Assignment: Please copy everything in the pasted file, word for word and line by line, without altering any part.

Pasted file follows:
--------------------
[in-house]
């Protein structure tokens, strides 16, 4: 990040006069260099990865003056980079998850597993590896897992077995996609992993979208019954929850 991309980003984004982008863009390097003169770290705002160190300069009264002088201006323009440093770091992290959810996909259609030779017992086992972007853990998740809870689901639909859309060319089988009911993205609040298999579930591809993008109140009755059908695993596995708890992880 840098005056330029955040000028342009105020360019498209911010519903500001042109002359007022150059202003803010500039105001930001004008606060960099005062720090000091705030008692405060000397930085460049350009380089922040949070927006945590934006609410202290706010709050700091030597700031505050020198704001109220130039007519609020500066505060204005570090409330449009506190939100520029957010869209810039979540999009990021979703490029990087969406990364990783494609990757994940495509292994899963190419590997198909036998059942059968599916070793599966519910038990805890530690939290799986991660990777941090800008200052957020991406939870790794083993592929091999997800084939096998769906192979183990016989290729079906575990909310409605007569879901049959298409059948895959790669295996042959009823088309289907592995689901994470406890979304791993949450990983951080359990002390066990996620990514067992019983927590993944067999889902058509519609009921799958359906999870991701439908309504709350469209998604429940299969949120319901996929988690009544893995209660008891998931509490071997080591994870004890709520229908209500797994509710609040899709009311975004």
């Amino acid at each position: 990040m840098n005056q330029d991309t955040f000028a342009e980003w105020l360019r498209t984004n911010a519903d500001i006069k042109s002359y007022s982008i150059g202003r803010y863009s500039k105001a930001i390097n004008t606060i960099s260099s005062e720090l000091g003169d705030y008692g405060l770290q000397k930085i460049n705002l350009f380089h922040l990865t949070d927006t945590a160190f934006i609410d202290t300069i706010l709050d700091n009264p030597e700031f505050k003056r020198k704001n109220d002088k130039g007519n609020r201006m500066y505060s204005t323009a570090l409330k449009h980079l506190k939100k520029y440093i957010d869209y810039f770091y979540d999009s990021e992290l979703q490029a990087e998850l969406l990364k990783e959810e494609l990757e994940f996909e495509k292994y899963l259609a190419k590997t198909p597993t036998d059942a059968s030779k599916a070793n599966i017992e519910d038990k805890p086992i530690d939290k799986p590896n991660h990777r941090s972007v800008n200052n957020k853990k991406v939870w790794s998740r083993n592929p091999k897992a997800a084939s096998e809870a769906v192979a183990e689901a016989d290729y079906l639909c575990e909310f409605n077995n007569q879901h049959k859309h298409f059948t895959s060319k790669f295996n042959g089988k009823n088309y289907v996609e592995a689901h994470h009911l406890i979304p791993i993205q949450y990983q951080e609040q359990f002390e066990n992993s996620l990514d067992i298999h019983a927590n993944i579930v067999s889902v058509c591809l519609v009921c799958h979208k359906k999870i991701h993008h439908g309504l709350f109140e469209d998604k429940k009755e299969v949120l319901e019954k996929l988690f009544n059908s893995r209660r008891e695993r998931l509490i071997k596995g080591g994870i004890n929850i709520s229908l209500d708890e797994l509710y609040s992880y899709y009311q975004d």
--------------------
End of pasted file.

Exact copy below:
[in-house]
């Protein structure tokens, strides 16, 4: 990040006069260099990865003056980079998850597993590896897992077995996609992993979208019954929850 991309980003984004982008863009390097003169770290705002160190300069009264002088201006323009440093770091992290959810996909259609030779017992086992972007853990998740809870689901639909859309060319089988009911993205609040298999579930591809993008109140009755059908695993596995708890992880 840098005056330029955040000028342009105020360019498209911010519903500001042109002359007022150059202003803010500039105001930001004008606060960099005062720090000091705030008692405060000397930085460049350009380089922040949070927006945590934006609410202290706010709050700091030597700031505050020198704001109220130039007519609020500066505060204005570090409330449009506190939100520029957010869209810039979540999009990021979703490029990087969406990364990783494609990757994940495509292994899963190419590997198909036998059942059968599916070793599966519910038990805890530690939290799986991660990777941090800008200052957020991406939870790794083993592929091999997800084939096998769906192979183990016989290729079906575990909310409605007569879901049959298409059948895959790669295996042959009823088309289907592995689901994470406890979304791993949450990983951080359990002390066990996620990514067992019983927590993944067999889902058509519609009921799958359906999870991701439908309504709350469209998604429940299969949120319901996929988690009544893995209660008891998931509490071997080591994870004890709520229908209500797994509710609040899709009311975004």
């Amino acid at each position: 990040m840098n005056q330029d991309t955040f000028a342009e980003w105020l360019r498209t984004n911010a519903d500001i006069k042109s002359y007022s982008i150059g202003r803010y863009s500039k105001a930001i390097n004008t606060i960099s260099s005062e720090l000091g003169d705030y008692g405060l770290q000397k930085i460049n705002l350009f380089h922040l990865t949070d927006t945590a160190f934006i609410d202290t300069i706010l709050d700091n009264p030597e700031f505050k003056r020198k704001n109220d002088k130039g007519n609020r201006m500066y505060s204005t323009a570090l409330k449009h980079l506190k939100k520029y440093i957010d869209y810039f770091y979540d999009s990021e992290l979703q490029a990087e998850l969406l990364k990783e959810e494609l990757e994940f996909e495509k292994y899963l259609a190419k590997t198909p597993t036998d059942a059968s030779k599916a070793n599966i017992e519910d038990k805890p086992i530690d939290k799986p590896n991660h990777r941090s972007v800008n200052n957020k853990k991406v939870w790794s998740r083993n592929p091999k897992a997800a084939s096998e809870a769906v192979a183990e689901a016989d290729y079906l639909c575990e909310f409605n077995n007569q879901h049959k859309h298409f059948t895959s060319k790669f295996n042959g089988k009823n088309y289907v996609e592995a689901h994470h009911l406890i979304p791993i993205q949450y990983q951080e609040q359990f002390e066990n992993s996620l990514d067992i298999h019983a927590n993944i579930v067999s889902v058509c591809l519609v009921c799958h979208k359906k999870i991701h993008h439908g309504l709350f109140e469209d998604k429940k009755e299969v949120l319901e019954k996929l988690f009544n059908s893995r209660r008891e695993r998931l509490i071997k596995g080591g994870i004890n929850i709520s229908l209500d708890e797994l509710y609040s992880y899709y009311q975004d």